WASHINGTON – After getting a taste of $4-plus gasoline, it’s easy to understand why Europeans never gave up on the station wagon.

The simple 2-box design is perfect for transporting people and cargo in the most fuel-efficient manner. Indeed, that’s why the station wagon was the ubiquitous family vehicle in the U.S. from the 1940s to the mid-1980s.

Sales are less than 300,000 units annually and consist mostly of European luxury brands, plus a few Asian nameplates. However, Cadillac soon will be introducing a wagon version of the CTS.

Buoyed by the continued popularity of the body style in Europe, Volkswagen AG has been importing station wagons to the U.S. for 50 years and maintains a small but loyal following.

With VW predicting miniscule peak annual U.S. sales of only 14,000 units, the ‘09 Jetta SportWagen won’t bring station wagons back to 15% market share anytime soon.

Nevertheless, it promises to be one of the more interesting niche products to watch in the ‘09 model year, mainly because one of its engine options is a 2.0L 4-cyl. clean diesel that makes 140 hp and a hefty 236 lb.-ft. (320 Nm) of torque. Plus, it is rated by the Environmental Protection Agency at 30/41 mpg city/highway (8-6 L/100 km).

After hitting a peak market share of 15% in 1957, the U.S. station wagon market now is barely a blip on the radar, suffering for years from a staid, white-bread image.

The base engine is a 170-hp 2.5L 5-cyl. that makes 177 lb-ft. (240 Nm) of torque and achieves 21/29 mpg (11-8 L/100 km). Also available is a 200-hp turbocharged 2.0L 4-cyl. that makes 207 lb.-ft. (280 Nm) of torque and gets slightly better fuel economy than the base engine but also burns premium.

Transmission options include 5- and 6-speed manuals and VW’s superb 6-speed Direct Shift Gearbox.

Starting at $19,000 and rolling up to more than $27,000 (not including a $650 destination charge), the SportWagen competes with a wide array of compact wagon-esque vehicles, including the Subaru Outback, Mazda3, Pontiac Vibe, Toyota Matrix, Dodge Caliber and Chevrolet HHR.

’09 Jetta SportWagen
Vehicle type Front-engine, front-wheel-drive, 5-passenger station wagon
Engine 2.5L 5-cyl., I-5; iron block/aluminum head
Power (SAE net) 170 hp @ 5,700 rpm
Torque 177 lb.-ft. (240 Nm) @ 4,250 rpm
Transmission 5-speed manual/6-speed automatic
Wheelbase 101.5 ins. (258 cm)
Overall length 179.4 ins. (457 cm)
Curb weight 3,228 lbs. (1,464 kg)
Base price $18,999
Fuel economy 21/29 mpg (11-8 L/100 km)
Competition Subaru Outback, Mazda3, Toyota Matrix, Chevrolet HHR
Pros Cons
Clean diesel option Euro enhanced price
Sport sedan handling Expensive options
Ample cargo room “Boomy” interior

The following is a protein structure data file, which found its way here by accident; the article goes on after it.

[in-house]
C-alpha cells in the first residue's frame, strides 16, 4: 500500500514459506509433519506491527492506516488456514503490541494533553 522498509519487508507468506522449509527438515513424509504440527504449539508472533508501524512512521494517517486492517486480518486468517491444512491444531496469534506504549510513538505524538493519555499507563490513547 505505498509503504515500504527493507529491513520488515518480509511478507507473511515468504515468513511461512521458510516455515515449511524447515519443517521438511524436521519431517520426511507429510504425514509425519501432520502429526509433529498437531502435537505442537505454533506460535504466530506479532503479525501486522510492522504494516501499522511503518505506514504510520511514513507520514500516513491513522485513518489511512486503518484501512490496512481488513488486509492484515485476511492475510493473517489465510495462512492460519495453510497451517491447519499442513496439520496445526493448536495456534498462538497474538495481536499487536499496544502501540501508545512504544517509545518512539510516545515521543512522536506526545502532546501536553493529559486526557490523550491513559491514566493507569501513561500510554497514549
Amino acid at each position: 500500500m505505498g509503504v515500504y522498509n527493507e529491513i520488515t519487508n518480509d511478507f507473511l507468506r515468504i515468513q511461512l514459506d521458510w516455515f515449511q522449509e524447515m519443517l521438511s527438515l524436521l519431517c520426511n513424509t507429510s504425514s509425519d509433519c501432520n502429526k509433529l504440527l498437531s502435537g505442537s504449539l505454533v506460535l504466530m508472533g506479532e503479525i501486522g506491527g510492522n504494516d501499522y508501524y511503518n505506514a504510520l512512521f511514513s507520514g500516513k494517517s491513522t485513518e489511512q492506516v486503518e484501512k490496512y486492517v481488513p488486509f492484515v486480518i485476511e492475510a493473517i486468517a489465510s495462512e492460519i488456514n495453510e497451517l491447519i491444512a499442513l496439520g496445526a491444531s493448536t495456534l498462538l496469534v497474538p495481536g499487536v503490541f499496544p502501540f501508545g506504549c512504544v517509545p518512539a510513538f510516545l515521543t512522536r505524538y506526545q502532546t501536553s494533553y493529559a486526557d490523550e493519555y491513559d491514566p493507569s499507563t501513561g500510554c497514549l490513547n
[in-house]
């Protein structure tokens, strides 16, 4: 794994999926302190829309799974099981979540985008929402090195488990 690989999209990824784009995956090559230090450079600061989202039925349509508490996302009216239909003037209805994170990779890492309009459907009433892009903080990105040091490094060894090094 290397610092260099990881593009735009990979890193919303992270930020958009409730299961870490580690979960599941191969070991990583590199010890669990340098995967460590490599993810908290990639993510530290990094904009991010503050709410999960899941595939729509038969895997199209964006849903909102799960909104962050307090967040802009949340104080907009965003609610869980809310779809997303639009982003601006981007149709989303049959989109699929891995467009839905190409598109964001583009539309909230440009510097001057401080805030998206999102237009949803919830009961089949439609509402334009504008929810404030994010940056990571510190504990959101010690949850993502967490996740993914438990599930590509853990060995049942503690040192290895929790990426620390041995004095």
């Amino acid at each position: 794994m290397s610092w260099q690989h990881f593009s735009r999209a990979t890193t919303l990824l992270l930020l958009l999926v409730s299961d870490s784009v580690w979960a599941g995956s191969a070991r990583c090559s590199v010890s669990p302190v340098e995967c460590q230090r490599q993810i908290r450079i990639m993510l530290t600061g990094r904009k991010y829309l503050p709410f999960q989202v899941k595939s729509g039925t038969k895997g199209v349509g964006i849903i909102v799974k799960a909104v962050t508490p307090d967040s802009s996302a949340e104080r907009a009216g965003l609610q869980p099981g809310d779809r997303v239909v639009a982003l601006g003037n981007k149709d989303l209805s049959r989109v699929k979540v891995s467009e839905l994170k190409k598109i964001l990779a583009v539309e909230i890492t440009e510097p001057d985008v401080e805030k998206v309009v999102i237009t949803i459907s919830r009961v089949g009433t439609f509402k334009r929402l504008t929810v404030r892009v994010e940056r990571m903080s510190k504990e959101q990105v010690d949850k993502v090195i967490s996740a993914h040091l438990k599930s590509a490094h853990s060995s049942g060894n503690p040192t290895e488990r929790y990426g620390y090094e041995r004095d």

What makes this vehicle somewhat unique is VW proudly proclaims its identity as a station wagon, instead of treating the moniker as if it were a disease.

After spending some quality time earlier this year driving the car here and in West Virginia’s horse country, it’s clear U.S. consumers need to give the station wagon another shot.

The shape of the SportWagen actually looks fresh, now that CUVs, SUVs and minivans have taken over the world. Plus, it is pleasant to tackle twisty roads with a compact vehicle with lots of cargo space and a low center of gravity.

The SportWagen is not pretending to be anything but a car. Even though it is not light for a vehicle its size, with the 5-speed manual version weighing about 3,228 lbs. (1,464 kg), the car handles like a sport sedan.

Even the base 170-hp engine delivers entertaining performance. The manual gets to 60 mph (97 km) in 8.4 seconds and the automatic in 8.7 seconds.

The 200-hp engine is being introduced in late July, and the diesel is due in August. Neither was available for testing.

There is a bit of “boom” in the passenger compartment that we don’t like, caused by road and exhaust noise amplified by the large open area behind the rear seats. However, this is an affliction of most station wagons, even pricey ones, that seems impossible to eliminate, although it’s usually not a problem with CUVs.

The interior is typical VW, with a simple, tasteful design featuring high-quality textures and low-gloss surfaces. Electronic stability control and six airbags are standard.

Despite the car’s excellent performance and overall high-quality appearance, we quibble with the pricing, clearly influenced by the SportWagen’s significant European content, even though it is built in Puebla, Mexico.

The diesel option starts at $23,590 before destination charge and would easily reach $30,000 with a few extras. The 200-hp version starts at more than $27,000.

That’s tough to swallow, considering the first mass-produced station wagon was a ‘29 Ford Model A that cost $650.

Volkswagen is banking on the SportWagen’s European cache, historically high resale value and diesel aficionados to propel its modest sales projections.

With diesel hitting $5 per gallon and the SportWagen already on the high side of a price-sensitive market, its success or failure may be a harbinger of how much consumer taste really is changing in today’s volatile market.